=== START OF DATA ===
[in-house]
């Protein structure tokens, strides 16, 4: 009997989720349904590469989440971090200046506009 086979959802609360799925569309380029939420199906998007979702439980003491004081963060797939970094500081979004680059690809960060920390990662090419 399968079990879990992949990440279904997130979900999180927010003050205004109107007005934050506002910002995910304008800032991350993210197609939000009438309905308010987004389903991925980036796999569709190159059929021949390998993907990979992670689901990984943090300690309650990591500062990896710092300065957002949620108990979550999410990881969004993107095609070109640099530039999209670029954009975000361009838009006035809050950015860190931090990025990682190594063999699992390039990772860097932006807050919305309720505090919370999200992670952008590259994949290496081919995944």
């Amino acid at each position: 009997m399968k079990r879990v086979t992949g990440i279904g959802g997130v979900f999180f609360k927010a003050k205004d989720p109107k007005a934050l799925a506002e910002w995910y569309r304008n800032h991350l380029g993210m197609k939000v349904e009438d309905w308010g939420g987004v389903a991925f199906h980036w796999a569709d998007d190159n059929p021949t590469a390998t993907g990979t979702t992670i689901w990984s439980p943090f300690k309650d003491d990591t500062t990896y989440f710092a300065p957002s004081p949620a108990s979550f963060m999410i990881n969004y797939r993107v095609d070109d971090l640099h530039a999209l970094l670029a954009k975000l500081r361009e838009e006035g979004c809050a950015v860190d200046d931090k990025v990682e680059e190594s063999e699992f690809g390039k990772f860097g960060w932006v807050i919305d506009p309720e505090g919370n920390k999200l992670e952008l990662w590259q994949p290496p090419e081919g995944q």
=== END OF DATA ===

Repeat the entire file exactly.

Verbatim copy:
[in-house]
């Protein structure tokens, strides 16, 4: 009997989720349904590469989440971090200046506009 086979959802609360799925569309380029939420199906998007979702439980003491004081963060797939970094500081979004680059690809960060920390990662090419 399968079990879990992949990440279904997130979900999180927010003050205004109107007005934050506002910002995910304008800032991350993210197609939000009438309905308010987004389903991925980036796999569709190159059929021949390998993907990979992670689901990984943090300690309650990591500062990896710092300065957002949620108990979550999410990881969004993107095609070109640099530039999209670029954009975000361009838009006035809050950015860190931090990025990682190594063999699992390039990772860097932006807050919305309720505090919370999200992670952008590259994949290496081919995944």
């Amino acid at each position: 009997m399968k079990r879990v086979t992949g990440i279904g959802g997130v979900f999180f609360k927010a003050k205004d989720p109107k007005a934050l799925a506002e910002w995910y569309r304008n800032h991350l380029g993210m197609k939000v349904e009438d309905w308010g939420g987004v389903a991925f199906h980036w796999a569709d998007d190159n059929p021949t590469a390998t993907g990979t979702t992670i689901w990984s439980p943090f300690k309650d003491d990591t500062t990896y989440f710092a300065p957002s004081p949620a108990s979550f963060m999410i990881n969004y797939r993107v095609d070109d971090l640099h530039a999209l970094l670029a954009k975000l500081r361009e838009e006035g979004c809050a950015v860190d200046d931090k990025v990682e680059e190594s063999e699992f690809g390039k990772f860097g960060w932006v807050i919305d506009p309720e505090g919370n920390k999200l992670e952008l990662w590259q994949p290496p090419e081919g995944q």